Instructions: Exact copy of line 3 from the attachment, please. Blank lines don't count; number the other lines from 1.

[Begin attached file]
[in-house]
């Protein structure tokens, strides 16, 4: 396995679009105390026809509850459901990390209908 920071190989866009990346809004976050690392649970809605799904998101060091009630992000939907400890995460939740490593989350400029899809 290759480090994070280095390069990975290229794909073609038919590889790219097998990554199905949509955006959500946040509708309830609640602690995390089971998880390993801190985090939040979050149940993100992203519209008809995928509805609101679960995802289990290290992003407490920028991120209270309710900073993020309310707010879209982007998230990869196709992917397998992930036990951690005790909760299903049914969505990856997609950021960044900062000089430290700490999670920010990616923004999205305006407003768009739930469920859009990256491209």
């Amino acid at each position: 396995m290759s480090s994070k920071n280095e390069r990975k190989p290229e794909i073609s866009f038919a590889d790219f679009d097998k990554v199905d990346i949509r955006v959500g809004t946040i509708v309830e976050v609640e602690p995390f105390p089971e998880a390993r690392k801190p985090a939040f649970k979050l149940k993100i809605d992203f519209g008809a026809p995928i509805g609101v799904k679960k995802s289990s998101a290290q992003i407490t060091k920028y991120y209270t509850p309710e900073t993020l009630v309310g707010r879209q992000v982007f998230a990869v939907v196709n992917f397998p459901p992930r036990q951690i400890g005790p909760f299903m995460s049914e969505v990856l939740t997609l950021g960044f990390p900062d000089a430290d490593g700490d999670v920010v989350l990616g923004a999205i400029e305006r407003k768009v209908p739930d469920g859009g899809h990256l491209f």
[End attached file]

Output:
């Amino acid at each position: 396995m290759s480090s994070k920071n280095e390069r990975k190989p290229e794909i073609s866009f038919a590889d790219f679009d097998k990554v199905d990346i949509r955006v959500g809004t946040i509708v309830e976050v609640e602690p995390f105390p089971e998880a390993r690392k801190p985090a939040f649970k979050l149940k993100i809605d992203f519209g008809a026809p995928i509805g609101v799904k679960k995802s289990s998101a290290q992003i407490t060091k920028y991120y209270t509850p309710e900073t993020l009630v309310g707010r879209q992000v982007f998230a990869v939907v196709n992917f397998p459901p992930r036990q951690i400890g005790p909760f299903m995460s049914e969505v990856l939740t997609l950021g960044f990390p900062d000089a430290d490593g700490d999670v920010v989350l990616g923004a999205i400029e305006r407003k768009v209908p739930d469920g859009g899809h990256l491209f």